Director: John Maclean
Starring: Kodi Smit-McPhee, Michael Fassbender, Ben Mendelsohn, Caren Pistorius, Rory McCann
Written by: John Maclean
Running Time: 84 mins
Release date: 26th June 2015
The western is a well-worn genre, so tackling it in this day and age, you have to bring something new to the table. So to take on such a huge part of cinematic history for your feature debut as a writer and director, you have to show originality while at the same time, keeping the things that make a western what it is. Thankfully, Slow West does mix the traditional with the new, although it does suffer from living up to its title.
16-year-old Jay has travelled to the States from Scotland and is looking for the love of his life, Rose. Saved by a wandering outlaw, Silas, the young man is taken under the gunslinger’s wing and they both head west. What Jay doesn’t know is that Rose and her father are wanted for murder and they have a bounty on their heads. Is that the reason for Silas’s interest in Jay?
Scottish born writer and director John Maclean certainly has a cinematic eye. This is gorgeously mounted piece, beautifully photographed by Robbie Ryan. The scenery, mainly from New Zealand, is exquisite to behold. Once scene, in which storm clouds gather over a distant mountain is particularly stunning.
Maclean also seems to have a love for the genre. He sets up some pretty exciting set pieces, a few well handled gun fights, while at the same time adding the occasional dark humour to spice things up. It has the look and feel of something the Coen Brothers may create. Yet for all these things and an unexpected tale of an innocent abroad, a fish out of water story, the film trudges along at a leisurely pace that sometimes feels like its going to stop altogether.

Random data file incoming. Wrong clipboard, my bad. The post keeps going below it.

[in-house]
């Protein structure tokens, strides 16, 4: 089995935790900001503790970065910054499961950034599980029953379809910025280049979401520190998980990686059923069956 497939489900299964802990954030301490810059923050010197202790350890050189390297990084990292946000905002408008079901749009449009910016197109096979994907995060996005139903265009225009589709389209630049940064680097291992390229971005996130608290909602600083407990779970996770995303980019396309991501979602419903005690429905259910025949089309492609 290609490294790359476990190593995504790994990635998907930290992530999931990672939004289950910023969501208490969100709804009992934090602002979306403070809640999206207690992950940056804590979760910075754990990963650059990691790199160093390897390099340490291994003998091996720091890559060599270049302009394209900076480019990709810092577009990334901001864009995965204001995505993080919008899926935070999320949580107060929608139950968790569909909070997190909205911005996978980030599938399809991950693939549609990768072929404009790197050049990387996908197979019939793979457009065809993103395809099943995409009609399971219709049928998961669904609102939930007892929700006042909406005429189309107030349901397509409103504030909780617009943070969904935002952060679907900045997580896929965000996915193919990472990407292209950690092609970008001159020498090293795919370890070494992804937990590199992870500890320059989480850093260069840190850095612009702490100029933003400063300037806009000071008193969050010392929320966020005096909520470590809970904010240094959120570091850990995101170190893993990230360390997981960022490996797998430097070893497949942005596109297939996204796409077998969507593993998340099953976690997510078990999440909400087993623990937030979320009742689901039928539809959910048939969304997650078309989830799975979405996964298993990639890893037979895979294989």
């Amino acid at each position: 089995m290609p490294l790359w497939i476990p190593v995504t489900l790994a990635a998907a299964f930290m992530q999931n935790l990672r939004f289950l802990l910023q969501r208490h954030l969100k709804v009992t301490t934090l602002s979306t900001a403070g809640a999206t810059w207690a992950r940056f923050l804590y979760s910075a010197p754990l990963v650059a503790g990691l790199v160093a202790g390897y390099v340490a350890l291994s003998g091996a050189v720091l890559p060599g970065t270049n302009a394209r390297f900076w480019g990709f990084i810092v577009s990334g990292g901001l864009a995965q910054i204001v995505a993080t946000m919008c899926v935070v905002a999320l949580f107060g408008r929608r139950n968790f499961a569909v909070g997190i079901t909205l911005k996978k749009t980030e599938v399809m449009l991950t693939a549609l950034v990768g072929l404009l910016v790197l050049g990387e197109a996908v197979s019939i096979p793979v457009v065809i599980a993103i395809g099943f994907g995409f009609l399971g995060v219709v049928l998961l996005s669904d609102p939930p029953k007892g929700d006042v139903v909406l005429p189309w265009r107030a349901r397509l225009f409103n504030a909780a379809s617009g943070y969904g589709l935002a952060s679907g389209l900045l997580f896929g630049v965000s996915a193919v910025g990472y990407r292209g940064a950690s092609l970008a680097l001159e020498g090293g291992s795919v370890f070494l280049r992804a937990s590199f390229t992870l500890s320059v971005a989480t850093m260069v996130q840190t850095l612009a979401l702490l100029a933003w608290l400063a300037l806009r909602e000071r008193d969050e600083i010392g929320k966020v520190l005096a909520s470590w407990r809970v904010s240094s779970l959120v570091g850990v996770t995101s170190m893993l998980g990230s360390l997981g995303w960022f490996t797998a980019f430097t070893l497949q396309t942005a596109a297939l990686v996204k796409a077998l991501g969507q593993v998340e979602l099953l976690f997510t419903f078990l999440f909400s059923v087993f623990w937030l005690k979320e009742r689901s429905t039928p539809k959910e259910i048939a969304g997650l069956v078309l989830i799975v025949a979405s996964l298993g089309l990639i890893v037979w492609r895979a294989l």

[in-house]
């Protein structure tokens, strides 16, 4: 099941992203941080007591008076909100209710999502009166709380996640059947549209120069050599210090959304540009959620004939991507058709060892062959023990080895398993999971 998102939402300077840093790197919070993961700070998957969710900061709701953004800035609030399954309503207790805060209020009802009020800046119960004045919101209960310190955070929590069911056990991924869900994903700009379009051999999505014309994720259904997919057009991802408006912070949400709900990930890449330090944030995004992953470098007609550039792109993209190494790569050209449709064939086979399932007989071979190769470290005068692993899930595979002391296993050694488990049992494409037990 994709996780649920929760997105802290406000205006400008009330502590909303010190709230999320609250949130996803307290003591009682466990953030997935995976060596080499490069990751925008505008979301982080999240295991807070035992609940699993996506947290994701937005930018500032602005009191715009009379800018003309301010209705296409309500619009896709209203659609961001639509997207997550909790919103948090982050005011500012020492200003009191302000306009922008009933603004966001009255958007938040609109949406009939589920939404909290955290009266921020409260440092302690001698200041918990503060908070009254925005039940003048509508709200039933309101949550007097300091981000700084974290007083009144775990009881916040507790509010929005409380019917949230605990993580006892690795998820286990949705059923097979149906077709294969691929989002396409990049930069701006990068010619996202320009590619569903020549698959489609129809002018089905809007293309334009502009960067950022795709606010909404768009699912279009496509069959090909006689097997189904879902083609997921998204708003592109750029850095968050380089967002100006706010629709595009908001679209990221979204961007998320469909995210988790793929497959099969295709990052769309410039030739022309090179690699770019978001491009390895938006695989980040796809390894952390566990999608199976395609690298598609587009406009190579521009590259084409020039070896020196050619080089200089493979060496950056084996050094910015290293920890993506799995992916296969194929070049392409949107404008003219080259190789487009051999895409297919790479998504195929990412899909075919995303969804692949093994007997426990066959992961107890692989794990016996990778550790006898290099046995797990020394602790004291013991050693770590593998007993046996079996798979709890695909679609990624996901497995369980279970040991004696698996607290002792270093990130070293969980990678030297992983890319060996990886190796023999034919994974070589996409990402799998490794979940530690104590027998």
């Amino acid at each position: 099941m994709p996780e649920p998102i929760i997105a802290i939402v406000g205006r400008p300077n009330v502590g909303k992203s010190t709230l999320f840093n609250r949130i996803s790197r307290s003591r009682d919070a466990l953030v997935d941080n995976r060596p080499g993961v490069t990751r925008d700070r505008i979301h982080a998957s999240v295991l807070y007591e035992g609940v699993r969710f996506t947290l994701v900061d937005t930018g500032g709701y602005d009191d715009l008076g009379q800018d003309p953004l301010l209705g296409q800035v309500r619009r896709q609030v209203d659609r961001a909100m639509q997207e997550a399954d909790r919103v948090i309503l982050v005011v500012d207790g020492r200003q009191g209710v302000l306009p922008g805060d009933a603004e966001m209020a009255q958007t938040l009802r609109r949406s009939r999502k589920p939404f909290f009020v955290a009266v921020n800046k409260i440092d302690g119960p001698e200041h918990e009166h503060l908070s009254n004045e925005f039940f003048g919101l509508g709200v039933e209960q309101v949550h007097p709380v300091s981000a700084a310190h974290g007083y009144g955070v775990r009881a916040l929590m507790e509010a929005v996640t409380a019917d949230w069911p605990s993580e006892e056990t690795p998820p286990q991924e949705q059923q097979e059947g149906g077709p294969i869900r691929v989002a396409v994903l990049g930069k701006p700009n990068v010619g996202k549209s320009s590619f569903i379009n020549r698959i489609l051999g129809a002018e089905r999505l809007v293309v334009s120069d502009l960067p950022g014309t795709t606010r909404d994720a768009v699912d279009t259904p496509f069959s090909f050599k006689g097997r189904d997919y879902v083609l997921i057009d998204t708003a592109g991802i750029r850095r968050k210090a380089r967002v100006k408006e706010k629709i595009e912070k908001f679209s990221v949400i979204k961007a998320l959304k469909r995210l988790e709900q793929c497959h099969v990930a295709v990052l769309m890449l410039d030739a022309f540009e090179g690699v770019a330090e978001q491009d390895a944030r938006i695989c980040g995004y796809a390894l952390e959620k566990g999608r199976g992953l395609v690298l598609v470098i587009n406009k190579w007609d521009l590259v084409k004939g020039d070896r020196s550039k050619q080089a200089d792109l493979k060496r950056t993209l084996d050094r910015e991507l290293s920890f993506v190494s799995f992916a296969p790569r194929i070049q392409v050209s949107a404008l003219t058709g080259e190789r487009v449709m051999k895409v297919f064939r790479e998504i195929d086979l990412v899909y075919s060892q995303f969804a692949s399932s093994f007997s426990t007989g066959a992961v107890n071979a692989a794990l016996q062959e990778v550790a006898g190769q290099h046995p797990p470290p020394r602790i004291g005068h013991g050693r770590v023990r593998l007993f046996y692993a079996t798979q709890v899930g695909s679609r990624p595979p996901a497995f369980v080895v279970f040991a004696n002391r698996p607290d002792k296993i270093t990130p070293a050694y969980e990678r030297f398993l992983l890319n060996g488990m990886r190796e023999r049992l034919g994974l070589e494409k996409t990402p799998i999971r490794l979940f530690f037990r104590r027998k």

It also relies too heavily on random characters popping up for no apparent reason, then disappearing (in one case, literally). On their journey together, Jay and Silas come across three black singers in the middle of nowhere, who speak French. As soon as they appear, they are gone, without explanation. Not only are these moments frustrating, they seem to slow things down even more and at 84 minutes long, it feels longer.
The performances, however, make things up, with the film belonging to Kodi Smit-McPhee as Jay, and Michael Fassbender as Silas. The two make for an intriguing partnership. Smit-McPhee this wide-eyed innocent who, even Silas is surprised has survived. Fassbender brings as edge of cool to his role of the hardened outlaw. We never really know what his intentions are as to why he’s so keen on helping the helpless kid. Sadly, the rest of the characters are more like sketches, with the usually excellent Ben Mendelsohn being given very little to do as the leader of a band of bandits.
With its surprising moments of violence and a satisfying ending that carries a neat twist, there is plenty here to admire and Maclean is obviously a talent to keep an eye out for. It’s just a pity that this is such a labored and slow-moving tale, otherwise this could have been a great film, instead of just a good one.